66
  IFTF, Green Health: Connecting the natural, the ecological, and the healthy
(SR 1163), 2008. Online:
www.iftf.org/system/.../Genealogy%20of%20Green%20Health%20Map.pdf
67
   Kaiser Permanente, “Kaiser Permanente to Energize 15 California Facilities
with Solar Power.” Online:
http://xnet.kp.org/newscenter/pressreleases/nat/2010/033010solarpower.html,
March 30, 2010.
68
     Green Guide for Healthcare. Online: http://www.gghc.org/.




                                                                                                I-7
environmental footprint will spur new demand for performance managers, evaluators and
auditors to develop new metrics, collect data, and analyze the costs and the benefits of
all green initiatives. 69 In addition, the building, renovating and refurbishing of hospitals,
assisted living settings, labs, and clinician offices will be heavily influenced by this trend
of green health. Healthcare organizations will function as building companies, many with
mandates to procure green materials and implement green processes. Inside hospitals,
the trend toward fresher, local, and organic food will flourish with in-hospital farmers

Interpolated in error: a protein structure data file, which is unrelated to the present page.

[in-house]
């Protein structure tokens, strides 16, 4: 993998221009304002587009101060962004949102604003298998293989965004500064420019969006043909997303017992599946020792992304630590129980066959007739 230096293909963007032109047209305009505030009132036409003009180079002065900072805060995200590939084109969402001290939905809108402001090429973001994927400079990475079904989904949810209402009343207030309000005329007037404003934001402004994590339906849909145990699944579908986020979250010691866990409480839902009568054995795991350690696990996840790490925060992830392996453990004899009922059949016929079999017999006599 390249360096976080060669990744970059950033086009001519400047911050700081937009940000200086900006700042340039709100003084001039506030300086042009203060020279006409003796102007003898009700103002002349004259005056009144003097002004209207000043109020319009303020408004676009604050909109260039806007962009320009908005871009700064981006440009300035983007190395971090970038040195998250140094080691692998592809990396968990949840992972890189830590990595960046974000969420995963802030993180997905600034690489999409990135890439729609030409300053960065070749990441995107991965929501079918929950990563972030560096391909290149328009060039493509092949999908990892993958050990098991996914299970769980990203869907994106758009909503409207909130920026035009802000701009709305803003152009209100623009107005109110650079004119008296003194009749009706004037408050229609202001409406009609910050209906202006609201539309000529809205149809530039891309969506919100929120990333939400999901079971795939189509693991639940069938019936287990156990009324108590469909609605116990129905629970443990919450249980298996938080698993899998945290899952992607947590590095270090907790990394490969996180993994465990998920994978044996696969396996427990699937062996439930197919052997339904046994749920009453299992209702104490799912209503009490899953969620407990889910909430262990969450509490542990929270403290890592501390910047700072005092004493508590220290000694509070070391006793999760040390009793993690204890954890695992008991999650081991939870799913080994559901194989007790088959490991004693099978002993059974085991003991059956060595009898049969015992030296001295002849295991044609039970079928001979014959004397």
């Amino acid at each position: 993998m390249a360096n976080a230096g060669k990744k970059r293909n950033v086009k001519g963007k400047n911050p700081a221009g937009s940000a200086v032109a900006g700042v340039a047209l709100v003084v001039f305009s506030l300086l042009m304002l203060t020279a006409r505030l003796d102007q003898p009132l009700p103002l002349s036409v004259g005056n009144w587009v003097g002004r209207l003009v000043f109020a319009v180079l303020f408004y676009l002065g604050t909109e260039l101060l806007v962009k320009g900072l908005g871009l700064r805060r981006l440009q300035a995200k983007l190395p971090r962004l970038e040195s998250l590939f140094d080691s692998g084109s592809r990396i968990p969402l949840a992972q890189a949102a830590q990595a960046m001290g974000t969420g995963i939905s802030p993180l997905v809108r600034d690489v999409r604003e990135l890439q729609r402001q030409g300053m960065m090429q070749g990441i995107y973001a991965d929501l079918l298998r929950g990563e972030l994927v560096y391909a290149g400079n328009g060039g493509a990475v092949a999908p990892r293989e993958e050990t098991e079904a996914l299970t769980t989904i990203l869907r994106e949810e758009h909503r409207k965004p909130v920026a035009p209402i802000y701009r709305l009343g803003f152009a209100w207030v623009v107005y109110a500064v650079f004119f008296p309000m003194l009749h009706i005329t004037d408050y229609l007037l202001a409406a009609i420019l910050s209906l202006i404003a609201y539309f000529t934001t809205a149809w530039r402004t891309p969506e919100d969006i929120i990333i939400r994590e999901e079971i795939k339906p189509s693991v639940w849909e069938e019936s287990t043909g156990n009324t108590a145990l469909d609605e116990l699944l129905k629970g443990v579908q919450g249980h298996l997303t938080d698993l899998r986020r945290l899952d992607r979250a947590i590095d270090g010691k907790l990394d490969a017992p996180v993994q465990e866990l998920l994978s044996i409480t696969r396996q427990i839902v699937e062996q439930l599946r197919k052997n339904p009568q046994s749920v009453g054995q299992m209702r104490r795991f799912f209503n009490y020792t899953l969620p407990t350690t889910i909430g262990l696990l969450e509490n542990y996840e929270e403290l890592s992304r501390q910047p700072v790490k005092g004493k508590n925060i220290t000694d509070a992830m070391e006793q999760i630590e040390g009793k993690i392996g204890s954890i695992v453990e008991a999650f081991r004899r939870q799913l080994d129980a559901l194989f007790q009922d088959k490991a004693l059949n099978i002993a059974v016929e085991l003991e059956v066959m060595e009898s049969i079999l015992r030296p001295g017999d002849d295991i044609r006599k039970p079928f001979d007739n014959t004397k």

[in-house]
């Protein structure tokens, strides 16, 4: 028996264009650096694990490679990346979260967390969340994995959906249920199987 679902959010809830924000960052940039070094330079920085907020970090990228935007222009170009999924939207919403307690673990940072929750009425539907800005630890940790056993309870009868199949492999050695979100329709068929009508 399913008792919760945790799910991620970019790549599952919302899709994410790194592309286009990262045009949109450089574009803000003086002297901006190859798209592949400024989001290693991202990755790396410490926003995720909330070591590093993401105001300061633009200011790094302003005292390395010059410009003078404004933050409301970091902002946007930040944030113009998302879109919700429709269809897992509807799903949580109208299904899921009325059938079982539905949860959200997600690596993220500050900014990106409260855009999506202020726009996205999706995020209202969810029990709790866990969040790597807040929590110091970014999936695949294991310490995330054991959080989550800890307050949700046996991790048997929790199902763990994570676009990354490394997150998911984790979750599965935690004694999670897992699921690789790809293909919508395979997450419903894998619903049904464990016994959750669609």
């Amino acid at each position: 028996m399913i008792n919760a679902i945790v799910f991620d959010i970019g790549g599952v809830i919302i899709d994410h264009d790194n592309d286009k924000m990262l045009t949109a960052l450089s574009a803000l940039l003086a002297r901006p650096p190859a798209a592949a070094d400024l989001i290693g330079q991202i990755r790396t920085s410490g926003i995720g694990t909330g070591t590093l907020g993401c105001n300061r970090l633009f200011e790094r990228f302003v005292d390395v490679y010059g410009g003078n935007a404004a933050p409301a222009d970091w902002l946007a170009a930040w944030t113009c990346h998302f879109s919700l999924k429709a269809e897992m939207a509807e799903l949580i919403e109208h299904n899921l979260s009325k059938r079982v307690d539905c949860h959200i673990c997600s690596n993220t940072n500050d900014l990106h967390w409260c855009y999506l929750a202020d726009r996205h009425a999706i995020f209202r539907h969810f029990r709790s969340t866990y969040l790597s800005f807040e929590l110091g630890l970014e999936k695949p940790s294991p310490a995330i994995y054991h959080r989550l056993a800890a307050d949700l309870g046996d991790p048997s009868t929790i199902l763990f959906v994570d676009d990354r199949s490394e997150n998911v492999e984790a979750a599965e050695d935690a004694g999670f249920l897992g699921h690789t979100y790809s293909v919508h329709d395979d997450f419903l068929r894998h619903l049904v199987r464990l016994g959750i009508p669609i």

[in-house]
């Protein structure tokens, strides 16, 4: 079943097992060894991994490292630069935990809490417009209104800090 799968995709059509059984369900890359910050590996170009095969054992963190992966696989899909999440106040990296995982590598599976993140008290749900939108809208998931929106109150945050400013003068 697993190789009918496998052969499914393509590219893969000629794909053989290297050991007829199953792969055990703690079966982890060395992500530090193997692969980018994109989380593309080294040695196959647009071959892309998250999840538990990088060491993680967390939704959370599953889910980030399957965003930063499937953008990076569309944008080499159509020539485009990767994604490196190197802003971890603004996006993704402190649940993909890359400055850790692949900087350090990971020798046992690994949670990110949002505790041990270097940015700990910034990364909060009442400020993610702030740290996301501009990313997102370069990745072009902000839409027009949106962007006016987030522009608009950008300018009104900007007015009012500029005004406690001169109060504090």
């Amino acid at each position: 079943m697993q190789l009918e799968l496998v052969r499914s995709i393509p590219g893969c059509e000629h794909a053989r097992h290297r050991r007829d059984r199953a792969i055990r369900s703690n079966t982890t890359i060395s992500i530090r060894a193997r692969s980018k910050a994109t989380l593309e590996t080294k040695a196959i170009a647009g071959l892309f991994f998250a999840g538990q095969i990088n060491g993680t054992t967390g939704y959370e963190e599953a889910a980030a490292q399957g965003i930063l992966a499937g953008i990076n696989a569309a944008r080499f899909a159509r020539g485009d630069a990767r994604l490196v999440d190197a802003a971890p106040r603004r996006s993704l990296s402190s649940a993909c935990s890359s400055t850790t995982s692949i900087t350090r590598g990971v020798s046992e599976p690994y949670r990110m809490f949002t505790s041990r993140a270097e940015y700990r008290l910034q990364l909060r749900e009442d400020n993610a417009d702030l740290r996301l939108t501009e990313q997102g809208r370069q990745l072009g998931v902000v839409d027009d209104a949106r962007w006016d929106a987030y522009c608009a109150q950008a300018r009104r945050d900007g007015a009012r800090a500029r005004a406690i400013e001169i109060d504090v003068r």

markets and partnerships with small, local farms.70 An emphasis on locally sourced,
healthy food choices will create staffing needs focused on developing localized supply
chains, and new employment opportunities will open up in the reprocessing and
remanufacturing of medical devices.71

Pace of Change: Long-term (5-10 years)
Given the acute cost constraints facing healthcare organizations, sustainability initiatives
are more aspirational than actionable at present. Today, they are often viewed as good
PR or community outreach endeavors. Over the next decade, however, the real health
effects of environmental degradation and climate change will begin to be felt in certain
pockets of Silicon Valley. Increased awareness of noxious fumes, dangerous chemicals,
and unsafe food supplies will intensify the demands on all organizations to provide
services in an environmentally-friendly way. Healthcare facilities will need to be able to
demonstrate that they are delivering effective and safe healthcare that does not harm
the physical environment or adversely affect the health of the people living nearby.

QUANTIFIED SELVES
People will be tracking, visualizing, and analyzing their fitness levels, chronic pain, sleep,
diet, and other factors, and healthcare providers will be looking for support in integrating
this patient-generated data into clinical HIT infrastructure.
Presently, the emphasis around health information and communication technologies
(ICTs) is focused on building large, interoperable clinical information systems.
Overlooked in discussions of HIT systems is the growing practice of self-quantification.
People are increasingly tracking and measuring themselves, from fitness to mood to
chronic pain. With gadgets to track sleep, mobile apps to record food intake, and ever
easier-to-use data visualization tools, individuals are becoming experts at understanding